Posted by nospam on January 7, 2008, 4:41 am
Thanks for making this Google Group available! I'm helping with sizing
a solar pool heating system for a large public pool in the Atlanta,
Georgia area. The surface area is approximately 12950 sq.ft. and
holds approximately 450,000 gallons of water. They have a building
adjacent to the pool with a west-facing roof that will accommodate
1900 sq.ft. of collectors.
We're looking at putting 18 4x12x2 and 18 4x14x2 collectors on the
roof. They are the Solar Industries brand. The pool had no heat
previously and could be used for 3 months out of the year at a
comfortable 80-85 degrees F. (June,July,August) Their hope is to
extend the season to about another 1-2 months and are looking for a
temperature lift of 6-10 degrees F. Also, during the hottest days of
the summer, they hope to run the system at night to cool down the pool
by 5-7 degrees. Due to the size of the pool, covering it at night is
not an option.
My concern is that with the volume of water in the pool, will we even
make a dent in the temperature with the current sq. footage of
collectors? We have access to the eastern side of the roof as well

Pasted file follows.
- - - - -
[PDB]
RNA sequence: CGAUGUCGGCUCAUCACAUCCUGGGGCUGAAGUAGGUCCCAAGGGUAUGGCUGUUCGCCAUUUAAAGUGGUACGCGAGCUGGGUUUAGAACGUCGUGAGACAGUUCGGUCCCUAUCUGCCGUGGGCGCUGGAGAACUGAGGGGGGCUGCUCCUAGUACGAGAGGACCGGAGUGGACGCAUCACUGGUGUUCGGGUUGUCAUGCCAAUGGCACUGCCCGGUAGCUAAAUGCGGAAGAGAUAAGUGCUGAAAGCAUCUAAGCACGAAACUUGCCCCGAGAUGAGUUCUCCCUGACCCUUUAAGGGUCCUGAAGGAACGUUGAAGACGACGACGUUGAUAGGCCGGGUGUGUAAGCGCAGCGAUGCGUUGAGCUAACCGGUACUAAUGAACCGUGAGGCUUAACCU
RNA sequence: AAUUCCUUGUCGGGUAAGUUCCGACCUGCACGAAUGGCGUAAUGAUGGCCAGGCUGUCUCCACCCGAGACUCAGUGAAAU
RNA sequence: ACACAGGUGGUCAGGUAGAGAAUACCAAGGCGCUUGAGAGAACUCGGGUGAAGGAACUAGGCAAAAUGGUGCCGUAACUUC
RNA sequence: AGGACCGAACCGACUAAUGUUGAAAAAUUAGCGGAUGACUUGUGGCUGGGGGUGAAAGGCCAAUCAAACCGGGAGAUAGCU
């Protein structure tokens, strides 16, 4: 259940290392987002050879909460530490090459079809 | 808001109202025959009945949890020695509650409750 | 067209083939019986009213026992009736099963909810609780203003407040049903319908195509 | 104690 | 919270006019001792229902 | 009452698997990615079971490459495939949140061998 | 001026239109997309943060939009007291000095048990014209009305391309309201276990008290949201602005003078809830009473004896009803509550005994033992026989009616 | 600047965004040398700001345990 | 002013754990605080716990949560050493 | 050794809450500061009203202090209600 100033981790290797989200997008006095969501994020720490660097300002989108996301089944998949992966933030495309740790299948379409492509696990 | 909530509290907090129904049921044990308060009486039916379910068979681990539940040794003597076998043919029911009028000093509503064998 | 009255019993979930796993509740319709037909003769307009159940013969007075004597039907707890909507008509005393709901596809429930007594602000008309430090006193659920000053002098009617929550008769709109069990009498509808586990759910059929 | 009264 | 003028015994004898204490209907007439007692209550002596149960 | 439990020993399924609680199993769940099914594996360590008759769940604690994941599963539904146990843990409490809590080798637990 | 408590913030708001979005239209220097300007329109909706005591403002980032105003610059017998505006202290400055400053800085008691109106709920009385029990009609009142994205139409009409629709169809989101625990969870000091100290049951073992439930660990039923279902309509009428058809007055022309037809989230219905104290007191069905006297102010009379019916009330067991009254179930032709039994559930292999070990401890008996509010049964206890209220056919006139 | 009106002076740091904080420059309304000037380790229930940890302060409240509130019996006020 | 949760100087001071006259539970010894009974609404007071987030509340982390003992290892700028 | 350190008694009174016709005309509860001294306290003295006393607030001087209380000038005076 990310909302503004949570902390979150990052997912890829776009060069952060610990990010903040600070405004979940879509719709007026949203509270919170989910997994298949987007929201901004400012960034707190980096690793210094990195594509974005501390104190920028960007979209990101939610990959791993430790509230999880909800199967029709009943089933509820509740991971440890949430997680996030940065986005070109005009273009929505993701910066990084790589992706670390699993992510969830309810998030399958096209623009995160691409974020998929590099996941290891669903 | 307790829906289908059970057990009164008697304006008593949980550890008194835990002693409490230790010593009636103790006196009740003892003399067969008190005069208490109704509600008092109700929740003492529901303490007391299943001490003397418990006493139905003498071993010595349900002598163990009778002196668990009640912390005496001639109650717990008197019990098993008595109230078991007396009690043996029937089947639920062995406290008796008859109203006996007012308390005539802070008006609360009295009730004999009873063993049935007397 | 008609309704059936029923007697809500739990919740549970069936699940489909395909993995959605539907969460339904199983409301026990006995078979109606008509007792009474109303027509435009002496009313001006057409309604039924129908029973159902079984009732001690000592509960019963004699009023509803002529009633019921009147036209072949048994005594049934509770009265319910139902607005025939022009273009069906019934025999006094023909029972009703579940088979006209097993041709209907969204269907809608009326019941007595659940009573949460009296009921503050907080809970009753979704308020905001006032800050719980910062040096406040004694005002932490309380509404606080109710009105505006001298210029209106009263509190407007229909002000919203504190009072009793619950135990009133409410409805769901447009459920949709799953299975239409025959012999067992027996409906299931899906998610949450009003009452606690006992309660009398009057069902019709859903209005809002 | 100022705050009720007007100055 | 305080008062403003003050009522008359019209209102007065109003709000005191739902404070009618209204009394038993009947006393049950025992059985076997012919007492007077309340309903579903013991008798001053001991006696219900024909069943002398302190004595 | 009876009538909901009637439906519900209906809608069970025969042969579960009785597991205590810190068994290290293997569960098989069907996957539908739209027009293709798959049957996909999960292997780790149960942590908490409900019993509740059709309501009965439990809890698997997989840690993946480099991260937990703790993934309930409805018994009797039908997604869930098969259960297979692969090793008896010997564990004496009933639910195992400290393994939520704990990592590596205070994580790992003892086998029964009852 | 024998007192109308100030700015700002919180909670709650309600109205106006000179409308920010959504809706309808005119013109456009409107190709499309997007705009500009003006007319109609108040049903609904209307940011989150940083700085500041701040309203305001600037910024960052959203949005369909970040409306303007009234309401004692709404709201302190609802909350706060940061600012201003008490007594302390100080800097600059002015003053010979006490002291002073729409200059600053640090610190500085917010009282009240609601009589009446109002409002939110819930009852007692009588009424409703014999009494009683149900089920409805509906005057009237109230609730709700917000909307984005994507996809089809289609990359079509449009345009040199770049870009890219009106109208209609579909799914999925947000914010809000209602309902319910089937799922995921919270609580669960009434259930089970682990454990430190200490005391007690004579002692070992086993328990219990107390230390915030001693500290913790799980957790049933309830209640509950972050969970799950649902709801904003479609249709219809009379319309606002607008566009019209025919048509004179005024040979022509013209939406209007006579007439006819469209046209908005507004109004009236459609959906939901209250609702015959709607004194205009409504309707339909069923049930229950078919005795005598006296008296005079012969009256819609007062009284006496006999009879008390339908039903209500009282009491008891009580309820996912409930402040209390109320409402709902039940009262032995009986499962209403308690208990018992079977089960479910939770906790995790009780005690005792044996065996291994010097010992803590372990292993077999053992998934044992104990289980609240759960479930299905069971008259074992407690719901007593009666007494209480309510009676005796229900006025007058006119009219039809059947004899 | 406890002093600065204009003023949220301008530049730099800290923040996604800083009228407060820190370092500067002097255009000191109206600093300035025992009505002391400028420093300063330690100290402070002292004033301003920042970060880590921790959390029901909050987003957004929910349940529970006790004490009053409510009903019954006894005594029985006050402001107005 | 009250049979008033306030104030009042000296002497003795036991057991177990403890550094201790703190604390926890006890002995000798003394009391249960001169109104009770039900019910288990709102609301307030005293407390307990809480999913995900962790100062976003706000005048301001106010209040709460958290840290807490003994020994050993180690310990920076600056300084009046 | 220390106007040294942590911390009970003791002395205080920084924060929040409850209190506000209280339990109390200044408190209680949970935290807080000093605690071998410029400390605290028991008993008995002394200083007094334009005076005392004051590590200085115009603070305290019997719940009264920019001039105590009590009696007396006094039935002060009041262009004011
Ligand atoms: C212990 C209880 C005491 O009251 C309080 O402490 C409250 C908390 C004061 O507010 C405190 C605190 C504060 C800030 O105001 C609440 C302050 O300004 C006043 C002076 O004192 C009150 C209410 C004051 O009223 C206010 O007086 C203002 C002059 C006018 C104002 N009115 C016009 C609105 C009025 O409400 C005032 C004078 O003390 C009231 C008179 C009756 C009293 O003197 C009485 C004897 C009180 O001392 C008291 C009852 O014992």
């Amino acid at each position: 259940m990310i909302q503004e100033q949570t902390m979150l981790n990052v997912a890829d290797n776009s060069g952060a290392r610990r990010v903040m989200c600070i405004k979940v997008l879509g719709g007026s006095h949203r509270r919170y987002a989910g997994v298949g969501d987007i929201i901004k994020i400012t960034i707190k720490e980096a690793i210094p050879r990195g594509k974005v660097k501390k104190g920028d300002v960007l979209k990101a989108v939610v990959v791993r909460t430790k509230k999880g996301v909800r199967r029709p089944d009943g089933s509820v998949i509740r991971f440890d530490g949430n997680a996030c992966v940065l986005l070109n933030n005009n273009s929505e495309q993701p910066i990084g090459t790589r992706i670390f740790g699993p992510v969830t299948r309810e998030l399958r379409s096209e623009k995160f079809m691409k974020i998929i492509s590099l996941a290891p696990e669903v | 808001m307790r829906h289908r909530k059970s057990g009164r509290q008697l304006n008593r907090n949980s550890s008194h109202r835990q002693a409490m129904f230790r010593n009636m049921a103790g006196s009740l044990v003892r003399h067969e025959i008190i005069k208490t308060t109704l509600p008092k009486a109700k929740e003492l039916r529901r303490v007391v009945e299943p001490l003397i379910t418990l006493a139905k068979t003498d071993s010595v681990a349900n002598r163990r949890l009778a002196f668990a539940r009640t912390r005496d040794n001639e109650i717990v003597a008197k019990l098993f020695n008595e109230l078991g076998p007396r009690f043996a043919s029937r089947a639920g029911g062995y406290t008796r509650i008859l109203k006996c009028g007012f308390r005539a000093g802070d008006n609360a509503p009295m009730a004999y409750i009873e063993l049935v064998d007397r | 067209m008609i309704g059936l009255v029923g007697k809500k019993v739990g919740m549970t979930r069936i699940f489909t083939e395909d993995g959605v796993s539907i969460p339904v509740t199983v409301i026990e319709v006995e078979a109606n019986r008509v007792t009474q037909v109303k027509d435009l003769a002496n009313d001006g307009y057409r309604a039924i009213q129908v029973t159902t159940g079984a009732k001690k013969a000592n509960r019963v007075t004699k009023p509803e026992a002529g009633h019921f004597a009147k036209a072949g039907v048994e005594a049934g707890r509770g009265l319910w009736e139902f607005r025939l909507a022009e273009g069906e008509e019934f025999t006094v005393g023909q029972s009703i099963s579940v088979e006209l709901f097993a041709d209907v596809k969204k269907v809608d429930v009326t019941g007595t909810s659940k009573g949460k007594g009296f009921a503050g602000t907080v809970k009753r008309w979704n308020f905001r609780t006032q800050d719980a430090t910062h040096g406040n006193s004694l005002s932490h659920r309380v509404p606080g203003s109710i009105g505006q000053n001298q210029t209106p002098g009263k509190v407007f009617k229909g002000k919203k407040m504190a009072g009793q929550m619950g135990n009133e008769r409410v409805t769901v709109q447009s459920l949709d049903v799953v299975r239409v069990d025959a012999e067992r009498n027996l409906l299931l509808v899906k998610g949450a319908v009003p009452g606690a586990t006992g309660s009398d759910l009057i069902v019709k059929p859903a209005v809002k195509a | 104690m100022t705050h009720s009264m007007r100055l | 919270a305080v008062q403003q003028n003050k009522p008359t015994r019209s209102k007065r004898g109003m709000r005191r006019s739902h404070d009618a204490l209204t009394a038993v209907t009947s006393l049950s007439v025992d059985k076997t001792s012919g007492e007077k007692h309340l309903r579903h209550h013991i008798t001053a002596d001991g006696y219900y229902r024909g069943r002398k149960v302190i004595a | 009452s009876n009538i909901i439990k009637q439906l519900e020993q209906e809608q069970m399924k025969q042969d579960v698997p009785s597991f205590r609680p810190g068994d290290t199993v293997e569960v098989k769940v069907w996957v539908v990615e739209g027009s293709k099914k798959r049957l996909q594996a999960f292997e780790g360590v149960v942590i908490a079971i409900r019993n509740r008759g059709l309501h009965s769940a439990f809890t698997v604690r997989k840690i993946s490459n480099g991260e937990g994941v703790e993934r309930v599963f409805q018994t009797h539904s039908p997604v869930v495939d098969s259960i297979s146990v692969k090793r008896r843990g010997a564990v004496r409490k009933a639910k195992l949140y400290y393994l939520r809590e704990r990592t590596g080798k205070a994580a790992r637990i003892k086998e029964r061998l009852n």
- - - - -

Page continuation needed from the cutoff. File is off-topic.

but due to nearby trees, it won't double the peak hours of sun.
Thanks for any guidance you can give,
Posted by Steve O'Hara-Smith on January 7, 2008, 7:30 am
On Sun, 6 Jan 2008 20:41:54 -0800 (PST)
It's a USENET group not a Google group, Google just provides a poor
interface to USENET.
I think you'll find that's far too small an area. It is common to
use somewhere in the region of 50%-100% of the pool area in collector area
for pool heating.
It is a pity that covering it is not an option - that's usually the
first big win.
C:>WIN | Directable Mirror Arrays
The computer obeys and wins. | A better way to focus the sun
You lose and Bill collects. | licences available see
Posted by J. Clarke on January 7, 2008, 12:10 pm
This is a project of sufficient size that you really should be getting
professional advice. The volume of water per se isn't the issue, the
issue is how much heat it loses or gains in a given time period. Have
you called the Mechanical Engineering Department at Georgia Tech for
advice and referral? If not you might want to.
to email, dial "usenet" and validate
(was jclarke at eye bee em dot net)
Posted by Ed on January 8, 2008, 12:17 am
for the cheaper black plastic, we use 100% surface area to collector
area here in FL for a 10 degree diff. LEss for the $$$$ vacuum
collectors. Also depends on wind, shade, useage, etc. Good
suggestion to get the rambling wrecks to take a look.
J. Clarke wrote:
Posted by David W on January 9, 2008, 7:10 pm
On Sun, 6 Jan 2008 20:41:54 -0800 (PST), firstname.lastname@example.org wrote:
Why so? There are many inexpensive manual and automatic "roller" systems
that work quite well. You're going to find that without covering, the
amount of PV sq ft you're going to need to keep pool temps at even the most
minimum comfort will be as much as 2x the flat area of the pool. Further,
you can kiss goodbye most any of the late Fall thru early or late Spring